On the 35th anniversary of the Women’s Business Ownership Act of 1988, U.S. Small Business Administration (SBA) Administrator Isabel Guzman released new data revealing an increase in SBA-backed loans to women-owned businesses. Lending increased by nearly 70% in the fiscal year 2023 (FY23), reaching a staggering $5.1 billion.
This legislation, passed in 1988, was crucial in changing the face of business in the U.S. The Ownership Act empowered women to start enterprises independently, removing the need for a male relative to co-sign a business loan. As a result, the National Women’s Business Council and Women’s Business Centers (WBCs) were established, which are essential in assisting women entrepreneurs in obtaining capital, training, and counseling.
Administrator Guzman emphasized the contribution of small, female-owned businesses to the recent boom in American entrepreneurship. “The Biden-Harris Administration is committed to ensuring women receive the capital and resources they need to build resilient businesses and create jobs to fuel our economy.” She continues, “Women-owned small businesses are helping to power America’s historic small business boom.”
The SBA’s lending programs shine as a ray of hope in an increasingly dire situation regarding credit accessibility. By bridging market gaps with government-backed loans on advantageous terms, they make sure small businesses are not left high and dry. In terms of data, there has been a 70% increase in loans to most women-owned small businesses since FY20. Under the current administration, the loan amount has increased by more than 60% to $5.1 billion in FY23 alone. As a result, these companies now account for over one-fifth of SBA loans, a significant increase from 15.6% in FY20.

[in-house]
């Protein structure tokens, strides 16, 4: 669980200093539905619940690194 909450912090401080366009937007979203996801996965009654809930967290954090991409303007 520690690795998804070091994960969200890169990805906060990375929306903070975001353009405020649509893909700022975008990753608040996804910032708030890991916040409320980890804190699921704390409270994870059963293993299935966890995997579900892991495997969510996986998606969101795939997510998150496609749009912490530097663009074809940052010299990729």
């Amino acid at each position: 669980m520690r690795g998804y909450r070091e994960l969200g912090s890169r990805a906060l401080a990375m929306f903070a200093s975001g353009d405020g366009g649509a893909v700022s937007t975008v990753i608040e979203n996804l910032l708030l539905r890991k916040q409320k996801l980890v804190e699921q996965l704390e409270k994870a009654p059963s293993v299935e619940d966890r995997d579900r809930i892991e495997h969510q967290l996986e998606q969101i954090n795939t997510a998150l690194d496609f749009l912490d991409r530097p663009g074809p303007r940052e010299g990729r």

The following provides a comprehensive analysis of SBA 7(a) and 504 loans to women-owned businesses between FY 2020 and FY 2023:
- The total number of loans observed in FY 2023 was 13,059, totaling $5.181 billion, or 21.3% of all loans.
- In contrast, the total amount of loans in FY 2020 was $7,715, which was worth $3.208 billion and accounted for 15.6% of all loans.
When considering the effects of the legislation, women-owned businesses have experienced a meteoric rise in employment, Which indicates they now employ over 10 million people and generate over $2 trillion in GDP annually for the country. Interestingly, women-owned employer firms are growing three times faster than those led by men.